YouTube, Where Free Hosting May Not Be Really Free

kinnon —  August 1, 2006 — 2 Comments

(Read the Update to this post at the bottom.)

NerdTV’s Robert X. Cringely asks some interesting questions around YouTube’s End User Agreement. He quotes the EUA:

…by submitting the User Submissions to YouTube, you hereby grant YouTube a worldwide, non-exclusive, royalty-free, sublicenseable and transferable license to use, reproduce, distribute, prepare derivative works of, display, and perform the User Submissions in connection with the YouTube Website and YouTube’s (and its successor’s) business…in any media formats and through any media channels.

This isn’t a huge concern for me with the Alan Roxburgh book video but I wonder how the askaninja guys might feel, when YouTube releases the Greatest YouTube Hits DVD. Note the “any media formats” line and note that the uploaded videos are normally much better quality than YouTube’s encoding shows.

Regarding the loss of rights issue, Cringely states,

Under this new license, then, it would seem that they could produce a Best of YouTube DVD and sell it on late night TV. They could take your musical performance, strip the audio from the video, and sell it to almost anyone for almost any use. They could refuse to take down your video, no matter how embarrassing. They could charge YOU for your own video. And of course they could insert ads in the video virtually anywhere.

We all might want to think again before we put our creative work up on YouTube. (Read the Cringely post for Larry Lessig’s creative workaround.)

UPDATE: Alan Herrell, the Head Lemur, smacks me upside the head with my late arrival at this understanding. Read his comment below. Also, read him here, here and here, please. (Considering the copyright battle waged between our company and then Chapter 11’d Livent in the late ’90’s- which we won – one would think I’d have had a much better handle on this.) Thanks, Alan.
Take his advice:

If you want to share, under terms that understand and value your contributions in any format, I suggest OurMedia.org as the place to share.

Technorati Tags: , , , ,

kinnon

Posts

A television editor, writer & director since 1978. A Christian since 1982. More than a little frustrated with the Church in the West since late in the last millennium.

2 responses to YouTube, Where Free Hosting May Not Be Really Free

  1. Good Morning!!!!
    I am glad to see that you are beginning to understand this situation.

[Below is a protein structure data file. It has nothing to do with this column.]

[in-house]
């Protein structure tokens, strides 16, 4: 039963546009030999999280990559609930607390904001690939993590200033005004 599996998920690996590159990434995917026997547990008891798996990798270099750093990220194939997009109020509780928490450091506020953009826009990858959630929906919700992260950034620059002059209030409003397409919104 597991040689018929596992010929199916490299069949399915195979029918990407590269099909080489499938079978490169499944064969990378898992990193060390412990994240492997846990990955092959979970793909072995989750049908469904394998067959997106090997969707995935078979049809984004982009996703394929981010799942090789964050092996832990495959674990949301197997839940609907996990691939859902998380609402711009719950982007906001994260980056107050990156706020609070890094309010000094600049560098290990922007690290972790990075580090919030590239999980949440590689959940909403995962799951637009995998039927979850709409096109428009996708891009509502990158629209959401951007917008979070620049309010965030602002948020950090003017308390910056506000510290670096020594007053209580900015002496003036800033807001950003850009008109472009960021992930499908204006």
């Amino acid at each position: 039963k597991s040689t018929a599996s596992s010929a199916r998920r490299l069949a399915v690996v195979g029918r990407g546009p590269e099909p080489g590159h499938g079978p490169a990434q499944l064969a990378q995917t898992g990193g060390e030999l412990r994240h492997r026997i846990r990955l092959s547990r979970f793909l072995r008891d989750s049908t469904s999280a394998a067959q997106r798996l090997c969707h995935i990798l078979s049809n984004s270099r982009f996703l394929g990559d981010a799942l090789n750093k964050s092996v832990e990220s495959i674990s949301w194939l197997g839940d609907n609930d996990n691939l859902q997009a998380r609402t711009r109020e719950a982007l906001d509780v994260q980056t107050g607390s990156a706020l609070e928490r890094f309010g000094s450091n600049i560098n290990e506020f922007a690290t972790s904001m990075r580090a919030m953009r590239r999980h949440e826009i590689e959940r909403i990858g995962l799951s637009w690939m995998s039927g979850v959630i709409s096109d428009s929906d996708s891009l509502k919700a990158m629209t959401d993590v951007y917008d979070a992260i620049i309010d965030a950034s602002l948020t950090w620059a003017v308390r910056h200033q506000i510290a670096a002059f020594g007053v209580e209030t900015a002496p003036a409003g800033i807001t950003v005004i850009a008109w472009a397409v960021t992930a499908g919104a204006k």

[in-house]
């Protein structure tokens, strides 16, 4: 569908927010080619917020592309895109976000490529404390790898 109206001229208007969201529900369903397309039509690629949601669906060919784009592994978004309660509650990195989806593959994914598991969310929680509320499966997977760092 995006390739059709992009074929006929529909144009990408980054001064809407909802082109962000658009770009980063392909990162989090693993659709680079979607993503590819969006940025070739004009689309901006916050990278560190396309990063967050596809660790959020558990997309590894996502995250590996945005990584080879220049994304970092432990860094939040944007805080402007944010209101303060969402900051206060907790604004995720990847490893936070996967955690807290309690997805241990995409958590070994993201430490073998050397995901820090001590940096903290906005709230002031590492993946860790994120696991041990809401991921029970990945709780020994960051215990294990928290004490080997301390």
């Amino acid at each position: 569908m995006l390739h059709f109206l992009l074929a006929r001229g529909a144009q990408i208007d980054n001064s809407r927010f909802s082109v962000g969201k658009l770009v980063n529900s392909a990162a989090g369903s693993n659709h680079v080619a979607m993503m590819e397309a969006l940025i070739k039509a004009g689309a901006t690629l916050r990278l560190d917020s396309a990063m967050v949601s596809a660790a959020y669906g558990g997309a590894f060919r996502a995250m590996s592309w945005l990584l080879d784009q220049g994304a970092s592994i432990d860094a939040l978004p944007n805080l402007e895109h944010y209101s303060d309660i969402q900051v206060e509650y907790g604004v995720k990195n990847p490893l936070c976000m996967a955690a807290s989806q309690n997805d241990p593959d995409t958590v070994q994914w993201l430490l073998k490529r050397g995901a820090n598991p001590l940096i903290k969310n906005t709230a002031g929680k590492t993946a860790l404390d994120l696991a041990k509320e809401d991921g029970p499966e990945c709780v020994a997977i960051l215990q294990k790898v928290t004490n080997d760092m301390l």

There is no free beer on the web.
    You Tube is only the latest site with the public sharing/private acqusition routine.
    link to theheadlemur.typepad.com
    Here is another
    link to theheadlemur.typepad.com
    This is the standard T&C on every one of these sites.

    If you are a glass half full sort of guy, you probably think that this is a ‘community ‘ gesture by these companies as a pallative or ”thank you for the community doing so much for us after all these years”, blah, blah, blah….

    If you are a glass half empty sort of guy, your mind begins to look at what exactly sort of bargain you are getting.
    Here is where they shake your hand and hit you with a 2×4.

    ”you hereby grant YouTube a worldwide, non-exclusive, royalty-free, sublicenseable and transferable license to use, reproduce, distribute, prepare derivative works of, display, and perform the User Submissions in connection with the YouTube Website and YouTube’s (and its successor’s) business, including without limitation for promoting and redistributing part or all of the YouTube Website (and derivative works thereof) in any media formats and through any media channels.”

    As I mentioned in my top link, this bit of legal slight of hand is wrapped in contract language, which makes any sort of litigation regarding termination of the license problematic, due to the ”prepare deritive works”, statement which is as easy to create as renaming your submission, ‘my video’ , to 29374628912.mov, which has now created a derivitive work,(which has now spawned a shiny new set of copyrights, that you have no ownership interest or control over) which now is under the complete and total control of the company who so ‘graciously’ opended their harddrives to your creations.

    The alleged stop language canceling this arraingement when you take down your video, becomes moot, with the semantic slight of hand of ownership rights vs copyright and distribution rights, which is where the money is.

    It is only a matter of time before the DVD’s and videos, YouTube Gone Wild, volume 7, what folks do with mentos and diet soda, come out.

    This is not to say that you can’t make a case for infringement, but it is an uphill battle, and the spectre of derivitive works, will make any case a slam dunk for these sites and companies. Changing size, color depth, frame rate, format are all games that open the derivitives door, and make this sort of nonsense real live and valuable for them and painfull for you.

    Here is the current state of play regarding Copyright according to me;
    link to theheadlemur.typepad.com

    If you want to share, under terms that understand and value your contributions in any format, I suggest OurMedia.org as the place to share.

    Reply
  2. Apparently purevolume.com does the same thing, which really ticks me off because we paid for our account. Right after discovering this I thought, What about Myspace? It’s owned by a giant corporation, after all. And discover they word their legal stuff in almost the exact opposite manner. Another reason to love Myspace I guess.

    Reply

What do you think?